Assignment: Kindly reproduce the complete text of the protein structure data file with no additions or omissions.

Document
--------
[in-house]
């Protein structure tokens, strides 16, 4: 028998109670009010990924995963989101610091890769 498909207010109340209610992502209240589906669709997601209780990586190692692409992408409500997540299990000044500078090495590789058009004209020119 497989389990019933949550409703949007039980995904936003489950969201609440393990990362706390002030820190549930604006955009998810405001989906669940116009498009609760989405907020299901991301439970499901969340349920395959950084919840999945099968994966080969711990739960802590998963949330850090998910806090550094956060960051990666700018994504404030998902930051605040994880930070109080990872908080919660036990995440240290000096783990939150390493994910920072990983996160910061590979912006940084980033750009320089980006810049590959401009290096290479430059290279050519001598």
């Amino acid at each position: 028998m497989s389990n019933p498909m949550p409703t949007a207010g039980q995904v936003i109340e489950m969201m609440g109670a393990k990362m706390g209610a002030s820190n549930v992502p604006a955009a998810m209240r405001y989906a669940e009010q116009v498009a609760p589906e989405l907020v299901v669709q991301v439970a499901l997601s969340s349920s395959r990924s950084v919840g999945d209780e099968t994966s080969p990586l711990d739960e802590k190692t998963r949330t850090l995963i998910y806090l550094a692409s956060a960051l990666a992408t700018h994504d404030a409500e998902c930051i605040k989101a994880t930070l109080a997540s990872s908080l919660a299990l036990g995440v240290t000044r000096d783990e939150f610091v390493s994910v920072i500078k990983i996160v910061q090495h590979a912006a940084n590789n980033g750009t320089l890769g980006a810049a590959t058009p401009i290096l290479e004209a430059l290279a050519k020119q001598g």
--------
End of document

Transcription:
[in-house]
């Protein structure tokens, strides 16, 4: 028998109670009010990924995963989101610091890769 498909207010109340209610992502209240589906669709997601209780990586190692692409992408409500997540299990000044500078090495590789058009004209020119 497989389990019933949550409703949007039980995904936003489950969201609440393990990362706390002030820190549930604006955009998810405001989906669940116009498009609760989405907020299901991301439970499901969340349920395959950084919840999945099968994966080969711990739960802590998963949330850090998910806090550094956060960051990666700018994504404030998902930051605040994880930070109080990872908080919660036990995440240290000096783990939150390493994910920072990983996160910061590979912006940084980033750009320089980006810049590959401009290096290479430059290279050519001598």
């Amino acid at each position: 028998m497989s389990n019933p498909m949550p409703t949007a207010g039980q995904v936003i109340e489950m969201m609440g109670a393990k990362m706390g209610a002030s820190n549930v992502p604006a955009a998810m209240r405001y989906a669940e009010q116009v498009a609760p589906e989405l907020v299901v669709q991301v439970a499901l997601s969340s349920s395959r990924s950084v919840g999945d209780e099968t994966s080969p990586l711990d739960e802590k190692t998963r949330t850090l995963i998910y806090l550094a692409s956060a960051l990666a992408t700018h994504d404030a409500e998902c930051i605040k989101a994880t930070l109080a997540s990872s908080l919660a299990l036990g995440v240290t000044r000096d783990e939150f610091v390493s994910v920072i500078k990983i996160v910061q090495h590979a912006a940084n590789n980033g750009t320089l890769g980006a810049a590959t058009p401009i290096l290479e004209a430059l290279a050519k020119q001598g």